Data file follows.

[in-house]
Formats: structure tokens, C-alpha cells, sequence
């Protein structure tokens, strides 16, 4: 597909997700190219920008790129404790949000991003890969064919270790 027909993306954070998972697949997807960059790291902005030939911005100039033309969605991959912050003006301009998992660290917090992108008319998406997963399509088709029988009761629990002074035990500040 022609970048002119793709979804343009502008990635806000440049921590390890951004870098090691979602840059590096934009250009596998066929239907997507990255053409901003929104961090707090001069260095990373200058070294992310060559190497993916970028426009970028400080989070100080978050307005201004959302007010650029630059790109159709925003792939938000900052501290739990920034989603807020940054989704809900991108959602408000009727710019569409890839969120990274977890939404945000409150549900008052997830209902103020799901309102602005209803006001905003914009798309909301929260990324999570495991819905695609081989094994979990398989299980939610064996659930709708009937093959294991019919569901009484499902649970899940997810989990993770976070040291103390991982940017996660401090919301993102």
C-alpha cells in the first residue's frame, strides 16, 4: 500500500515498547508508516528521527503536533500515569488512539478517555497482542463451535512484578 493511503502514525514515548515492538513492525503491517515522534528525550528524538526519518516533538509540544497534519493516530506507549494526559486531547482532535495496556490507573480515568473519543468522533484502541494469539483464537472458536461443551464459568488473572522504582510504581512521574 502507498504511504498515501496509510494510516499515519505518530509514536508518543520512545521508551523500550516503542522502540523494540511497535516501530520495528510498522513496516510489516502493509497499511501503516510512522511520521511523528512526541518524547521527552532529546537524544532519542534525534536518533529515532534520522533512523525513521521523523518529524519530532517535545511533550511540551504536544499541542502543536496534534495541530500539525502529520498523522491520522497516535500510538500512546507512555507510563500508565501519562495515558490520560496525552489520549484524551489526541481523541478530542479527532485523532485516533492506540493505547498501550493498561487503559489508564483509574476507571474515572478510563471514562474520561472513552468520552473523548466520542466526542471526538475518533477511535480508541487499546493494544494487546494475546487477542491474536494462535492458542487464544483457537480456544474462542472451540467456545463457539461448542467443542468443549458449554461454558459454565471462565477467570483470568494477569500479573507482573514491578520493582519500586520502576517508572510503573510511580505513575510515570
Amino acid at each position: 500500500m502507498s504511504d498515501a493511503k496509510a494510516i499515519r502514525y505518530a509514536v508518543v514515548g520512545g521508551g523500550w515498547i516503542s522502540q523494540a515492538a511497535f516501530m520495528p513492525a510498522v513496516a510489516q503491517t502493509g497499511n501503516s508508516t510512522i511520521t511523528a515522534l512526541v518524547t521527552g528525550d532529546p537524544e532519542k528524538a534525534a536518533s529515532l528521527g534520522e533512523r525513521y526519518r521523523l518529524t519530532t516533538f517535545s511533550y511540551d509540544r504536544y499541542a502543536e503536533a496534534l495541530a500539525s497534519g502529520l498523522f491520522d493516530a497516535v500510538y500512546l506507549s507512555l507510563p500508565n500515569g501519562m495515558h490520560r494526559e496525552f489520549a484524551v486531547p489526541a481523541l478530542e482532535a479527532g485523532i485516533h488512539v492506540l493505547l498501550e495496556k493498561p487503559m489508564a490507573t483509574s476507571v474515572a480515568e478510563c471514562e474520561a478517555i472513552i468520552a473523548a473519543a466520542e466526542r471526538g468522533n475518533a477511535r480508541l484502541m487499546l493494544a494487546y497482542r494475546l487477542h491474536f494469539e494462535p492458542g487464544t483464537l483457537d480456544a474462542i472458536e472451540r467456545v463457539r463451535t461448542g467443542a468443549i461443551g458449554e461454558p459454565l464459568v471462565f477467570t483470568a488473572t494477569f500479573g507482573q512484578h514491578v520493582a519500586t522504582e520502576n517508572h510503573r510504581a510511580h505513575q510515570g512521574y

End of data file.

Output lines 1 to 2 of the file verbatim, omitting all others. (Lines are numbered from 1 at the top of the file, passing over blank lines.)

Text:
[in-house]
Formats: structure tokens, C-alpha cells, sequence